If you are a fanatic athlete, it is of extra importance that you pay close attention to your proteins. Once you have completed a vigorous workout, the emphasis is on recovery and adequate protein intake. It is best to have a protein-rich snack 1 hour after exercise. Read more about sports and proteins in our powerful & nutritious tool.

How much protein do you need?

You need about 1 gram of protein per kilogram of body weight per day. Suppose you weigh 63 kilos, then you need about 63 grams of protein per day. Below you will find the different protein-rich vegetable options listed. 

Beans and legumes
You can vary endlessly with beans and legumes, they are available everywhere and also affordable. The ideal meat substitute. Chickpeas contain 8.86 grams of protein per 100 grams and mung beans contain no less than 23.8 grams of proteins per 100 grams. Chickpeas are also delicious as a snack. For example, make this roasted chickpea snack for in between, or how about a delicious vegan buddha bowl!

Are you already familiar with lupine? Lupine is a legume and is really a vegetable protein source! Lupine is rich in calcium, magnesium and iron. Lupine is low in fat and contains 36.2 grams of protein per 100 grams. You can buy this legume as a meat substitute or as a single bean. 

In general, most grains contain little protein. Quinoa comes from the amaranth family and so is actually a seed. This seed contains the 9 amino acids that are essential for the recovery and growth of our body. Quinoa is also suitable for people who eat gluten-free. This seed contains 8 grams of protein per 100 grams. Replace rice with quinoa in your Asian dishes. Or make our happy quinoa bowl for breakfast.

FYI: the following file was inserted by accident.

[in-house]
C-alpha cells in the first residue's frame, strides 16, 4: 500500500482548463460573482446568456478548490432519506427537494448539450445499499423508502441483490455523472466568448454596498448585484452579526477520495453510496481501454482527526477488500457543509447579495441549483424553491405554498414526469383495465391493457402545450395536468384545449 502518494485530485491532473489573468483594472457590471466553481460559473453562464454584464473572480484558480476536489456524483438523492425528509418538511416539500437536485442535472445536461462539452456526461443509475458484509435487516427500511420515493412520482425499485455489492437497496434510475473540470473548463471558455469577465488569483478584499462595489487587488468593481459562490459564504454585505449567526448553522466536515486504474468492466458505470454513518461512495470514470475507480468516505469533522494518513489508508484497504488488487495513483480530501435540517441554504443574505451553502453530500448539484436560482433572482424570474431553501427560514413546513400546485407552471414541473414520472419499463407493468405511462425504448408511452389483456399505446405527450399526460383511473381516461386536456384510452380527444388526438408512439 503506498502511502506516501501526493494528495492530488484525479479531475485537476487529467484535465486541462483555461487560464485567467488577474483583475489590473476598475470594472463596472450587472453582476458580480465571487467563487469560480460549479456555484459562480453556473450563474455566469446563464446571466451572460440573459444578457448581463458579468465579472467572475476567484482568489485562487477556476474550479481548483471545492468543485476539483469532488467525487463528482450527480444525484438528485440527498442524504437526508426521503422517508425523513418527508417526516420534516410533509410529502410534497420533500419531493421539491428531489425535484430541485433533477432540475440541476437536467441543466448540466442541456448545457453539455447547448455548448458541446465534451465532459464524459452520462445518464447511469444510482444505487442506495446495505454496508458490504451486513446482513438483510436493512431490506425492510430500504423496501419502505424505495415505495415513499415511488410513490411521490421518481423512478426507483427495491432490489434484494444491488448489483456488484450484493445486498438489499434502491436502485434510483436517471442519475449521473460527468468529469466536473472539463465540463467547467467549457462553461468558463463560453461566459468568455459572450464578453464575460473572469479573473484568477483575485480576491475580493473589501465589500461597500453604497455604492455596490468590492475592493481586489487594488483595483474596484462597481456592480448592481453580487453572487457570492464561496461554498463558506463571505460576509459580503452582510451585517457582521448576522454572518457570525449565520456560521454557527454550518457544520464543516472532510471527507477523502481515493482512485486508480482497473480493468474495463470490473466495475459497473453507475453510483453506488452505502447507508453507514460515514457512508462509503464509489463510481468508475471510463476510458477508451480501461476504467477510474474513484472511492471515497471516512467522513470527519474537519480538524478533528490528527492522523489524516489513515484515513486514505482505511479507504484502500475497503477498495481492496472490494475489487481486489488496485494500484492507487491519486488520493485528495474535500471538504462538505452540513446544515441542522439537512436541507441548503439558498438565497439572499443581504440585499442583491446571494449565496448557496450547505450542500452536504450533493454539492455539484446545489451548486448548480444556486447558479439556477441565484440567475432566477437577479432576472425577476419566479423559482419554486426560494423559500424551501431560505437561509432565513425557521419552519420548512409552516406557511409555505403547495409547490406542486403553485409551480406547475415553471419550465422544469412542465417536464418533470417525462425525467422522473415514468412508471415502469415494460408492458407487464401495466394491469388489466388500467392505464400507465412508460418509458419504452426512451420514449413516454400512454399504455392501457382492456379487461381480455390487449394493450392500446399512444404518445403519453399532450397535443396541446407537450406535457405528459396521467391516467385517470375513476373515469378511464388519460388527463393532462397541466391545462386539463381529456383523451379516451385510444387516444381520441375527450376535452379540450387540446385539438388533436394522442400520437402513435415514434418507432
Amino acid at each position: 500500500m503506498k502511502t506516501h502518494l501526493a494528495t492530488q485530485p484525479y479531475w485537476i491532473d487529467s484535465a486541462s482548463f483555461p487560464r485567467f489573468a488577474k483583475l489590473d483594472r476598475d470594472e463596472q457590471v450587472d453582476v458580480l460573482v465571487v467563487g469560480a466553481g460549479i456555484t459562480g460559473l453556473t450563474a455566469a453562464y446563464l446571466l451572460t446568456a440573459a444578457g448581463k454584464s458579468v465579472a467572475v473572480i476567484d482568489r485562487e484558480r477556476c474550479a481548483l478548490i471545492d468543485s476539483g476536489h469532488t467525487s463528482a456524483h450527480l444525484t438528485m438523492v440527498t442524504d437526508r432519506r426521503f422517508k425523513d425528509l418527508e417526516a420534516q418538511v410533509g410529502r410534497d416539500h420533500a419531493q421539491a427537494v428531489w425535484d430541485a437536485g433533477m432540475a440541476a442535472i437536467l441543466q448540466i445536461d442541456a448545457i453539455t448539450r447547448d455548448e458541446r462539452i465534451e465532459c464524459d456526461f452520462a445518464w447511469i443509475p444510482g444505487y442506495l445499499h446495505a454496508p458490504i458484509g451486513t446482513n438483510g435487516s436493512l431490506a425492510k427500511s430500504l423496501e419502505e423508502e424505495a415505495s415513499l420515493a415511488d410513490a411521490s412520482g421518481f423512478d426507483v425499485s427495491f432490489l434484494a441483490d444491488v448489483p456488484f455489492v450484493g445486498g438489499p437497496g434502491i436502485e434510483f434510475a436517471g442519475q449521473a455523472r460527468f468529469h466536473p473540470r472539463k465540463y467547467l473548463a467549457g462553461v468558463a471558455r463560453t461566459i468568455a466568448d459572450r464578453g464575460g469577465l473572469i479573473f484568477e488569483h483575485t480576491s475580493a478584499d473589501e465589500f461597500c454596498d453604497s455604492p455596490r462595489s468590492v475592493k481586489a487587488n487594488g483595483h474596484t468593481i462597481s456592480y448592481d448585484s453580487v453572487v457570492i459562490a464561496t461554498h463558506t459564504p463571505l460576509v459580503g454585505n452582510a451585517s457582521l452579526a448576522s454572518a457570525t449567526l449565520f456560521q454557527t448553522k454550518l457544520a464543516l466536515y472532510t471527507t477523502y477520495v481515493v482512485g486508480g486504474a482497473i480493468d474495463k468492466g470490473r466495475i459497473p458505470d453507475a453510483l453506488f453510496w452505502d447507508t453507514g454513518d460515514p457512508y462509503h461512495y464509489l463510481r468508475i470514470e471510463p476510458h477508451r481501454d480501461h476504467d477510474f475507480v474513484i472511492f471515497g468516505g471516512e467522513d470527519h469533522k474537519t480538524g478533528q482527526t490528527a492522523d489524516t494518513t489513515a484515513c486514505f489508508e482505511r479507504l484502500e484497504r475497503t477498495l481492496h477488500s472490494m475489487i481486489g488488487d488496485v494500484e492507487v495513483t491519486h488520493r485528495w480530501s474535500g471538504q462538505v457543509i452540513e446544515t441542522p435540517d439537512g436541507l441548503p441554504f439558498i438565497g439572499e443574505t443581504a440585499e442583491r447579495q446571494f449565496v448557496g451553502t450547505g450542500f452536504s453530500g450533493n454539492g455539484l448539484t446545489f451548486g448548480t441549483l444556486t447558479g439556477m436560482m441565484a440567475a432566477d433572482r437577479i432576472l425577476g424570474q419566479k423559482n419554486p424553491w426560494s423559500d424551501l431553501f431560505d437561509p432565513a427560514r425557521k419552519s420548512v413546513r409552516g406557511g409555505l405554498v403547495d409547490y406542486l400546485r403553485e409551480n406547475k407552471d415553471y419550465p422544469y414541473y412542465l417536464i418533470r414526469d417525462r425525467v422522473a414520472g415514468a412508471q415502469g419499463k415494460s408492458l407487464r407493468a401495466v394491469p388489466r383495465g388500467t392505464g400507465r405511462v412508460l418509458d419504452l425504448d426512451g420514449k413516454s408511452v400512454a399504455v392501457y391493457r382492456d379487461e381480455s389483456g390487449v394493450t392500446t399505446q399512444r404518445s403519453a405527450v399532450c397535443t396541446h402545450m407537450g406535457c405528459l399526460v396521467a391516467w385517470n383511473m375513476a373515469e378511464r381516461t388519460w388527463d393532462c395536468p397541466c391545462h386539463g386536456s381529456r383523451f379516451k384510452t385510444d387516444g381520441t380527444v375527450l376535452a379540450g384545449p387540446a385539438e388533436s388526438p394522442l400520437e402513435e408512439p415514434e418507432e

Hemp seed
Hemp seed is seen as a complete protein (just like quinoa), which means that hemp seed contains all essential amino acids. 2-3 tbsp hemp seed contains about 11 grams of protein. In addition, the digestibility of protein from hemp is good, even better than proteins from grains, legumes and nuts. Hemp seed can be mixed wonderfully with your salad or as a topping on your cracker.  

Spirulina is a saltwater algae and is rich in high-quality, easily absorbable and digestible proteins. Spirulina consists of more than 50% pure proteins. You can find spirulina in the store in powder form or as a tablet. Mix a teaspoon of spirulina powder with your smoothie, for example. View our juices and smoothie recipes here.

Vegetables also contain proteins. Vegetables rich in proteins include watercress, alfalfa sprouts, spinach, Chinese cabbage, bok choy, asparagus, mustard cabbage, broccoli, marrow cabbage, Brussels sprouts and cauliflower. Compared to other foods, vegetables do not contain much protein, but they do contain a relatively high amount of calories.  

Seaweed is a vegetable, but comes from the sea and is rich in proteins. Especially the nori and brown seaweeds. The protein values ​​fluctuate between 8 grams and 20 grams of protein per 100 grams. Nowadays you can buy dried seaweed at the organic supermarket and you will find more and more seaweed salads.